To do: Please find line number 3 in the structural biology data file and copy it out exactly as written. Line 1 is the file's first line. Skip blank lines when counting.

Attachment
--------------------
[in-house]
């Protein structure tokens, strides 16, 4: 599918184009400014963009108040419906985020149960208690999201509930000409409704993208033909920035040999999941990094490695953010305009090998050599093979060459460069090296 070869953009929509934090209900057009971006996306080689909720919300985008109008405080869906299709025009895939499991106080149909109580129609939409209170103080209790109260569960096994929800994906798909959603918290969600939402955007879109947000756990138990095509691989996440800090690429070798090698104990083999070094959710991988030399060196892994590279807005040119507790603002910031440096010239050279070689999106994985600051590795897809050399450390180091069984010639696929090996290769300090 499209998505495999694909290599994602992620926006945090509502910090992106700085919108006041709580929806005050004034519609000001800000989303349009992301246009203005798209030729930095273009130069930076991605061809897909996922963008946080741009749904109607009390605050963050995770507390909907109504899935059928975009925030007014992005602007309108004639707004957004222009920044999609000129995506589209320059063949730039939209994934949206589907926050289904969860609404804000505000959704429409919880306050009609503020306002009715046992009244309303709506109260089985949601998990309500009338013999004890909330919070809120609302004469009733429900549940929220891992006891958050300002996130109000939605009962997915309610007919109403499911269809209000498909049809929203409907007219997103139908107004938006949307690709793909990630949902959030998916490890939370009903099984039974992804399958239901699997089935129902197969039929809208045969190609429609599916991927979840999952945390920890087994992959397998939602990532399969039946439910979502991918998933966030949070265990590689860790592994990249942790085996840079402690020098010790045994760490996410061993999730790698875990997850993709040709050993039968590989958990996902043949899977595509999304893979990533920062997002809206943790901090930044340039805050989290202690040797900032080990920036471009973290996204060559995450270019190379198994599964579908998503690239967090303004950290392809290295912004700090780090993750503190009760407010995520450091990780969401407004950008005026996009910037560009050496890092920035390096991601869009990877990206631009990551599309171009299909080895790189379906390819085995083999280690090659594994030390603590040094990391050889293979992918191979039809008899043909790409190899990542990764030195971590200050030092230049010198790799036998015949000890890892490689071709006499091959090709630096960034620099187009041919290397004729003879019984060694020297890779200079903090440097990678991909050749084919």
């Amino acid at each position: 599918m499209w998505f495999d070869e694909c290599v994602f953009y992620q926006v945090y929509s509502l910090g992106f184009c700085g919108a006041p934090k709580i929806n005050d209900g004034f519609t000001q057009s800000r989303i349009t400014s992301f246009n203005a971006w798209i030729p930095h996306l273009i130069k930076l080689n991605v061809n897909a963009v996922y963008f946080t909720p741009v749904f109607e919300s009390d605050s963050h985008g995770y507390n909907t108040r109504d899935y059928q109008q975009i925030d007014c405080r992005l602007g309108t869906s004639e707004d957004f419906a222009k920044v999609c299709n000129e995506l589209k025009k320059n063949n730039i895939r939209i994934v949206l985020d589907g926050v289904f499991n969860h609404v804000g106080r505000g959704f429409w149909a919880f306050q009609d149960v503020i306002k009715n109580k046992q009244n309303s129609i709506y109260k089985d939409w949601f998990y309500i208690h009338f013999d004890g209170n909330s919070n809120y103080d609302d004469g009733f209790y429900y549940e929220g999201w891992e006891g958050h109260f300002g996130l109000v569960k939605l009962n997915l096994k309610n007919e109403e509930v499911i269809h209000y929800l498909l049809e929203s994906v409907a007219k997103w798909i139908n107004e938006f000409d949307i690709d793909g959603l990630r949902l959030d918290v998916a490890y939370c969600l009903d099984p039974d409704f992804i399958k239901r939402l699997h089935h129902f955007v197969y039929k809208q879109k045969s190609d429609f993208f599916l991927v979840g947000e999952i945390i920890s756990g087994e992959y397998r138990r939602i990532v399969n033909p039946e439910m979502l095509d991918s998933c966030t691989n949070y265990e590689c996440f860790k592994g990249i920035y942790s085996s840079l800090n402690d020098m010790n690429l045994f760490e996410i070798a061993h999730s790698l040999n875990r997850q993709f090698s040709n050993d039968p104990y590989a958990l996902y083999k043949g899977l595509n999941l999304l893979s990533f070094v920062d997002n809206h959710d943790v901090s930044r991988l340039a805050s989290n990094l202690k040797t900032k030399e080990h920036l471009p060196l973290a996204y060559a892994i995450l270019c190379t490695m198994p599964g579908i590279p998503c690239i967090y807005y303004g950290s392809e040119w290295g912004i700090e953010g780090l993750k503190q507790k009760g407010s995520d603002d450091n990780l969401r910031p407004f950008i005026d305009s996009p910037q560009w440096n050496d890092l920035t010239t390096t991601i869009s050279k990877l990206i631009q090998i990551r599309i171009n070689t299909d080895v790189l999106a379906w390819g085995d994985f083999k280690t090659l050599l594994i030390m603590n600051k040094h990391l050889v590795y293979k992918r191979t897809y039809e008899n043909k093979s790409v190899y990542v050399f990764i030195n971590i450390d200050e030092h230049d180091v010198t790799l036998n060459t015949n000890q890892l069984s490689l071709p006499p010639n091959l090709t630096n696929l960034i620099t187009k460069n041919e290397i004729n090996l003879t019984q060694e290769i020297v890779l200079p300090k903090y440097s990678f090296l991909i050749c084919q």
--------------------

């Amino acid at each position: 599918m499209w998505f495999d070869e694909c290599v994602f953009y992620q926006v945090y929509s509502l910090g992106f184009c700085g919108a006041p934090k709580i929806n005050d209900g004034f519609t000001q057009s800000r989303i349009t400014s992301f246009n203005a971006w798209i030729p930095h996306l273009i130069k930076l080689n991605v061809n897909a963009v996922y963008f946080t909720p741009v749904f109607e919300s009390d605050s963050h985008g995770y507390n909907t108040r109504d899935y059928q109008q975009i925030d007014c405080r992005l602007g309108t869906s004639e707004d957004f419906a222009k920044v999609c299709n000129e995506l589209k025009k320059n063949n730039i895939r939209i994934v949206l985020d589907g926050v289904f499991n969860h609404v804000g106080r505000g959704f429409w149909a919880f306050q009609d149960v503020i306002k009715n109580k046992q009244n309303s129609i709506y109260k089985d939409w949601f998990y309500i208690h009338f013999d004890g209170n909330s919070n809120y103080d609302d004469g009733f209790y429900y549940e929220g999201w891992e006891g958050h109260f300002g996130l109000v569960k939605l009962n997915l096994k309610n007919e109403e509930v499911i269809h209000y929800l498909l049809e929203s994906v409907a007219k997103w798909i139908n107004e938006f000409d949307i690709d793909g959603l990630r949902l959030d918290v998916a490890y939370c969600l009903d099984p039974d409704f992804i399958k239901r939402l699997h089935h129902f955007v197969y039929k809208q879109k045969s190609d429609f993208f599916l991927v979840g947000e999952i945390i920890s756990g087994e992959y397998r138990r939602i990532v399969n033909p039946e439910m979502l095509d991918s998933c966030t691989n949070y265990e590689c996440f860790k592994g990249i920035y942790s085996s840079l800090n402690d020098m010790n690429l045994f760490e996410i070798a061993h999730s790698l040999n875990r997850q993709f090698s040709n050993d039968p104990y590989a958990l996902y083999k043949g899977l595509n999941l999304l893979s990533f070094v920062d997002n809206h959710d943790v901090s930044r991988l340039a805050s989290n990094l202690k040797t900032k030399e080990h920036l471009p060196l973290a996204y060559a892994i995450l270019c190379t490695m198994p599964g579908i590279p998503c690239i967090y807005y303004g950290s392809e040119w290295g912004i700090e953010g780090l993750k503190q507790k009760g407010s995520d603002d450091n990780l969401r910031p407004f950008i005026d305009s996009p910037q560009w440096n050496d890092l920035t010239t390096t991601i869009s050279k990877l990206i631009q090998i990551r599309i171009n070689t299909d080895v790189l999106a379906w390819g085995d994985f083999k280690t090659l050599l594994i030390m603590n600051k040094h990391l050889v590795y293979k992918r191979t897809y039809e008899n043909k093979s790409v190899y990542v050399f990764i030195n971590i450390d200050e030092h230049d180091v010198t790799l036998n060459t015949n000890q890892l069984s490689l071709p006499p010639n091959l090709t630096n696929l960034i620099t187009k460069n041919e290397i004729n090996l003879t019984q060694e290769i020297v890779l200079p300090k903090y440097s990678f090296l991909i050749c084919q």